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Stadium, auditorium among Cape school projects
Both were left off the new high school to keep costs down.
Athletics and the performing arts don't always go hand in hand. But if Cape Girardeau Central High School athletic director Mark Ruark has his way, the new high school will get both a football/soccer stadium and a performing arts auditorium.
"I don't see it as either-or. I support it being all or none," he said.
Building a $5 million auditorium and a $1.25 million stadium would almost certainly require voters to approve a bond issue, Ruark said.
He favors a 6,000-seat football stadium and a 1,000-seat performance hall.
The two multimillion-dollar projects were listed in the district's strategic plan adopted by the school board in October 2000. The $23 million high school on South Silver Springs Road opened in 2002 minus an auditorium and a stadium because they were cut from the project to keep costs down.
That has forced the high school to use facilities elsewhere in town for everything from school musicals to football games, an inconvenient situation that also poses scheduling problems, high school staff and booster club members say.
Now those two items are among an estimated $12 million worth of construction projects proposed in a new five-year plan that the school board is scheduled to discuss at a special meeting Tuesday night.
Construction projects are just part of the wide-ranging plan, which also proposes a preschool program and higher teachers' salaries.
The plan doesn't recommend how to fund the proposals. That would be up to the board and the school administration to decide.
But high school boosters say planning needs to start now on a stadium project. The high school plays its varsity football games at Southeast Missouri State University's Houck Stadium. That rental contract is set to expire after the fall 2009 football season.
"We can't wait until fall 2008 because it is going to be too late then," Ruark said of planning for a football stadium.
"If we're not going that route, then we need to negotiate a long-term deal that is financially prudent for taxpayers," he said.
The school district pays the university $2,000 rent for each game it plays at Houck Stadium. This fall the district will pay $10,000 for five home games.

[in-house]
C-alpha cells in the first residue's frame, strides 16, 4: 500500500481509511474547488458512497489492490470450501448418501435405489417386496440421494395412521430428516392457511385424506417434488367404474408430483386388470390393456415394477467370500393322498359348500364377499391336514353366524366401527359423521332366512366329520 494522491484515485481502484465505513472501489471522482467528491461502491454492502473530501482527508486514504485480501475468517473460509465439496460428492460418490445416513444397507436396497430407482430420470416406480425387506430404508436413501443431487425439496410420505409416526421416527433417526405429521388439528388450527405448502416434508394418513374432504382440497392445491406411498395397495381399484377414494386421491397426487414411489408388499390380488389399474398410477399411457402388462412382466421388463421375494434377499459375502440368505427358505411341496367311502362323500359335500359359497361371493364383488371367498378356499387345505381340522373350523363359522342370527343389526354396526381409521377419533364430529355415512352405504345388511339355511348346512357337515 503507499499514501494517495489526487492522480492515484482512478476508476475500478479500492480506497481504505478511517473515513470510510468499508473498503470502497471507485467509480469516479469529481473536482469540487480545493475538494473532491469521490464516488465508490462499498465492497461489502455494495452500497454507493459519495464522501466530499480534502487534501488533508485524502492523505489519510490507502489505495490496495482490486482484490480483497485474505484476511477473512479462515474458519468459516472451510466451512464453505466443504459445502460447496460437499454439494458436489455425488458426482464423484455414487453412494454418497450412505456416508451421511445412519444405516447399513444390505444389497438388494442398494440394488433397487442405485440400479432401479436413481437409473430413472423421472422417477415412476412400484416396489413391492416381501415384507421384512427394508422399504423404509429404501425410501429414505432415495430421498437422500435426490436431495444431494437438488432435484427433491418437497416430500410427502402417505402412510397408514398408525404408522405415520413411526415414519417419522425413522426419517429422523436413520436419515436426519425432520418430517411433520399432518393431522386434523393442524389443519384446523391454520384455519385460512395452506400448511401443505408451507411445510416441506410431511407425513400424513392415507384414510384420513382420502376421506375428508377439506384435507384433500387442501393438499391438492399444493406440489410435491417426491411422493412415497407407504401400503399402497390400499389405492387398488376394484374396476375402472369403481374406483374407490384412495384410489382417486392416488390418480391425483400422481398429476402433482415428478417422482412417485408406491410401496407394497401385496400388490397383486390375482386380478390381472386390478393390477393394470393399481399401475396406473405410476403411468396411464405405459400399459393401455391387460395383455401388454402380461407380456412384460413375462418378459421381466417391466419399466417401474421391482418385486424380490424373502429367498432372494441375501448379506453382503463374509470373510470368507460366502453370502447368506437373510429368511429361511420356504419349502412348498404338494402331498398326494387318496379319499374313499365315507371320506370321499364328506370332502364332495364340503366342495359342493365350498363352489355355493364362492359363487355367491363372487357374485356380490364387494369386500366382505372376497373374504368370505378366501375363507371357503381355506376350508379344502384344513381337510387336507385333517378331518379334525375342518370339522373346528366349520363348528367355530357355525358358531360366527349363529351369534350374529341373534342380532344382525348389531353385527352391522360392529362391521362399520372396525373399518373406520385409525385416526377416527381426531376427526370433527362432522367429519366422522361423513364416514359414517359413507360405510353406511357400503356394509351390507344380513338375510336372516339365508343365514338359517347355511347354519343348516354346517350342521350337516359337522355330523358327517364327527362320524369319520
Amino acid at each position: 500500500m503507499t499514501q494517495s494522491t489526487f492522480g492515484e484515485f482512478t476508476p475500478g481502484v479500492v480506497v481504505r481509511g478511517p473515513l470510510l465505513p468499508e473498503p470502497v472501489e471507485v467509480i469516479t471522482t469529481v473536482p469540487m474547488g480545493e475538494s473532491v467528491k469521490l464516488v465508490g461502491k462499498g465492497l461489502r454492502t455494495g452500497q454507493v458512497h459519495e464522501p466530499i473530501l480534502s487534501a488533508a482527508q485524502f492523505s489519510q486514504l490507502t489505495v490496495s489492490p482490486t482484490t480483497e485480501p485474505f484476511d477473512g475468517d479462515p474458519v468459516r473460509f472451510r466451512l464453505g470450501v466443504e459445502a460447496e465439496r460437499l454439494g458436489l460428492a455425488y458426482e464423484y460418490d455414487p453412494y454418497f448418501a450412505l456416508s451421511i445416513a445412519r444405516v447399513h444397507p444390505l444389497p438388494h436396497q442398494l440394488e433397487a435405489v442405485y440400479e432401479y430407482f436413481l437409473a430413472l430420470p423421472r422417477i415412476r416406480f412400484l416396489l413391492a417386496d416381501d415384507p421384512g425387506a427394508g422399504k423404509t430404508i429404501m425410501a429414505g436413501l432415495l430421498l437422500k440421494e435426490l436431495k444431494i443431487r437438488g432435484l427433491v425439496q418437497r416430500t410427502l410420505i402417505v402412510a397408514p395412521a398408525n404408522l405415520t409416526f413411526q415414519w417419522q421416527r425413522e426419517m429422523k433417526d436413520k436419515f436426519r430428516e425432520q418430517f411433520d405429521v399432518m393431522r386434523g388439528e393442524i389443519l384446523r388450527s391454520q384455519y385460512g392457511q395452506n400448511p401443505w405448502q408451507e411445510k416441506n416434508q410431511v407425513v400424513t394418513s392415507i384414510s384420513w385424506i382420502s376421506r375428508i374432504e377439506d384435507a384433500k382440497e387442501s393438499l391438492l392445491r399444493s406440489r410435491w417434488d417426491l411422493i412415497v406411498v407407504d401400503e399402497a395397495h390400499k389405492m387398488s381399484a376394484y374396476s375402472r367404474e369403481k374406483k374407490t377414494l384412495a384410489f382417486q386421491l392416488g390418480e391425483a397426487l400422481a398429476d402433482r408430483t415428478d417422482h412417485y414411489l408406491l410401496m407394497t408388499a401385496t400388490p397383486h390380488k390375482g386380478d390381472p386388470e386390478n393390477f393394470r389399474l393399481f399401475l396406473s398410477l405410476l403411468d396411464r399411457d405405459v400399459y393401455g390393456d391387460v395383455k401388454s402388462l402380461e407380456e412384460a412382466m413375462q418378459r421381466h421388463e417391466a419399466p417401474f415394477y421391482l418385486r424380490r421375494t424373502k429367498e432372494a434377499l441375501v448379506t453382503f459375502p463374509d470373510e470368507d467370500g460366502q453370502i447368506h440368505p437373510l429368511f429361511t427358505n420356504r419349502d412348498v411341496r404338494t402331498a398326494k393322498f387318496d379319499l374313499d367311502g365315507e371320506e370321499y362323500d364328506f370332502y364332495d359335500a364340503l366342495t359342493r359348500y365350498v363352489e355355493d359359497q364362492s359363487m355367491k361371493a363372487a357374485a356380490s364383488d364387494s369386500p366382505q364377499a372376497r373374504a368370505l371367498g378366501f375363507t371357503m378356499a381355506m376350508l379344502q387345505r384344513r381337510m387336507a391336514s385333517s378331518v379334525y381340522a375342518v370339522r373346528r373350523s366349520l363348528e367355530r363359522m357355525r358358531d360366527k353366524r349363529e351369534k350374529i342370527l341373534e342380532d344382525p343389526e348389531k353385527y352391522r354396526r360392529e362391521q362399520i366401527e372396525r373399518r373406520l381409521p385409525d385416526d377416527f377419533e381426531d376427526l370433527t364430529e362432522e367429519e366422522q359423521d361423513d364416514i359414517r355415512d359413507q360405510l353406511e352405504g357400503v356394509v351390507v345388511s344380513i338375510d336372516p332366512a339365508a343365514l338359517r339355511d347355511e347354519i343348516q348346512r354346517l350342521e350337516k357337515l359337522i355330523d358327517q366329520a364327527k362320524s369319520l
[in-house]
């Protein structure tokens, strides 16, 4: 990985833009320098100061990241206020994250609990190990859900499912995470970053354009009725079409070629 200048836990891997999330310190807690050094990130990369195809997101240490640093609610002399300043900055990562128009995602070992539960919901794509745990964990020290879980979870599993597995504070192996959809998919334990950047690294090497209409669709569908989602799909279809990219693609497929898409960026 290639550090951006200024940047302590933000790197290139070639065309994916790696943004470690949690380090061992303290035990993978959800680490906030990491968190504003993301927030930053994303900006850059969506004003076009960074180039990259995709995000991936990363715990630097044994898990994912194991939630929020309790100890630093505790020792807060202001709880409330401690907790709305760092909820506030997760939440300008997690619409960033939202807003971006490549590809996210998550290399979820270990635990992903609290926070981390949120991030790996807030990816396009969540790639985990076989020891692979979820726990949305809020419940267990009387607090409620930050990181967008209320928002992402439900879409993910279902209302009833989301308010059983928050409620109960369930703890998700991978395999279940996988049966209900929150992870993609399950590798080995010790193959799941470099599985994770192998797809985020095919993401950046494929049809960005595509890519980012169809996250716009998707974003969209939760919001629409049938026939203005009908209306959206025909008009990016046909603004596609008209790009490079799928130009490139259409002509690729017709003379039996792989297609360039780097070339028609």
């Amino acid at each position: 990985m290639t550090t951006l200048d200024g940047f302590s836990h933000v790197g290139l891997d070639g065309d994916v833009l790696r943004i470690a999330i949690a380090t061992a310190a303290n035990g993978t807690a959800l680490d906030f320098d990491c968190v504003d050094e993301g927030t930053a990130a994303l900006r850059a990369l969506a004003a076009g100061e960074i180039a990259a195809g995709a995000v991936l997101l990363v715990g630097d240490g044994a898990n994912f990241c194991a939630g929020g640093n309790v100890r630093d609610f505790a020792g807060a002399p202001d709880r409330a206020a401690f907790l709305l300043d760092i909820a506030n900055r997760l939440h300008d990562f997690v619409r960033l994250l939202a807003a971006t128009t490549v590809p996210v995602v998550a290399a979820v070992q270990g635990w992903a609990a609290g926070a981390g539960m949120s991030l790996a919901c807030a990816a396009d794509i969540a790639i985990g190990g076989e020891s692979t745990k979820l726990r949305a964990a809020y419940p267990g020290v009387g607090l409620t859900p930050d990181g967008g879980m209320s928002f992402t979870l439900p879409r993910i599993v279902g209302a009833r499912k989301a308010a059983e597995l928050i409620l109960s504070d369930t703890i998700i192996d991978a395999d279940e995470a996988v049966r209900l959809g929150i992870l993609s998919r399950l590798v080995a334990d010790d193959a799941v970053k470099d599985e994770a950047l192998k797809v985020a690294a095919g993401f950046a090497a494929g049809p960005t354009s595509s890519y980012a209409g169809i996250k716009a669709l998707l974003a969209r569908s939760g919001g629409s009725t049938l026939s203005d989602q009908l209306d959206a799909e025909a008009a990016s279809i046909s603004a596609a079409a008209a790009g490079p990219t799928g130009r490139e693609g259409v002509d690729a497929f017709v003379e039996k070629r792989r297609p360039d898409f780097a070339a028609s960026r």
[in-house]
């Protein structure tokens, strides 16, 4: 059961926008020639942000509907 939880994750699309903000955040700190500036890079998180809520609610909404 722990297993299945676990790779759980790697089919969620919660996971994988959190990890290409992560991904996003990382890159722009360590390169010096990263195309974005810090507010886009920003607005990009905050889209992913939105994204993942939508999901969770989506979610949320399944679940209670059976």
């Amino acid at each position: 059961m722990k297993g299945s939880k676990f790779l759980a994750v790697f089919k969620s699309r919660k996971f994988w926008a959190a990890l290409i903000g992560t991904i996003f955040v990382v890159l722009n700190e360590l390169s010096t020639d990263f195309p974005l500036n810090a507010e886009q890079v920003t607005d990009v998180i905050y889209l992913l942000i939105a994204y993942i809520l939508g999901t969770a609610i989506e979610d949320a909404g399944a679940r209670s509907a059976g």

The rent is only one factor cited by supporters of a new stadium for the high school.
For boosters and Ruark, a bigger issue is the fact that the varsity football team often has to play its home games on Thursday nights because of scheduling conflicts with the university. The women's soccer team at Southeast plays its home games on Friday nights, Ruark said.
"When we have to play Thursday night games, it cuts into our crowds," he said.
Donald Beckham, a member of the high school booster club, believes the football program would generate more community support if games were held on Friday nights.
The school district receives no money from concession-stand sales at Houck Stadium. "That is a loss of several thousand dollars per game," Ruark said.
Boosters like Beckham also favor construction of an auditorium. The booster club backs school activities in general, not just athletics, he said.
Having a stadium on the high school campus would be a good marketing tool, proponents say. The new school would be more visible to fans and alumni.
"I think it would be great for school pride," said Ruark.
High school booster Gary Schuessler said playing games at Houck Stadium doesn't boost school spirit. "We don't have a home-field advantage," he said.
Both he and Beckham served on the committee that crafted the latest recommendations for school improvements in the district. Schuessler also served on the district's steering committee that helped develop the new strategic plan.
Construction plans, proposed several years ago, envision a stadium on the northwest corner of the high school campus. The stadium would include permanent bleachers, restrooms, concession stands, an elevated press box and a scoreboard, Ruark said.
He'd like to install an artificial-turf field like that used at Houck Stadium.
The new stadium then could be the venue for all levels of high school football as well as high school soccer games without any wear and tear to the field, he said.
Central High School's freshman and junior varsity football teams currently play their games on the junior high school field across town.
A place to perform
The lack of a high school auditorium has forced the school's drama club to perform its plays and musicals at the Central Junior High School auditorium.
The high school orchestra performs in the school's gymnasium, but the gym's imperfect acoustics make it a poor venue for concerts, said Steve Schaffner, orchestra director and chairman of the high school music department.
The junior high auditorium is heavily used for performances ranging from elementary school Christmas concerts to junior high and high school musicals.
"It has become a scheduling issue to use the junior high school," Schaffner said.
In addition, the junior high school auditorium doesn't have state-of-the art equipment. "We have basically the same light setup as was installed in 1954," Schaffner said.
Some of the larger churches in the Cape Girardeau area have better equipped auditoriums than the junior high school.
Students at those churches are used to performing in state-of-the art auditoriums, Schaffner said. "Then they come to school and we are in the dark ages," he said.
335-6611, extension 123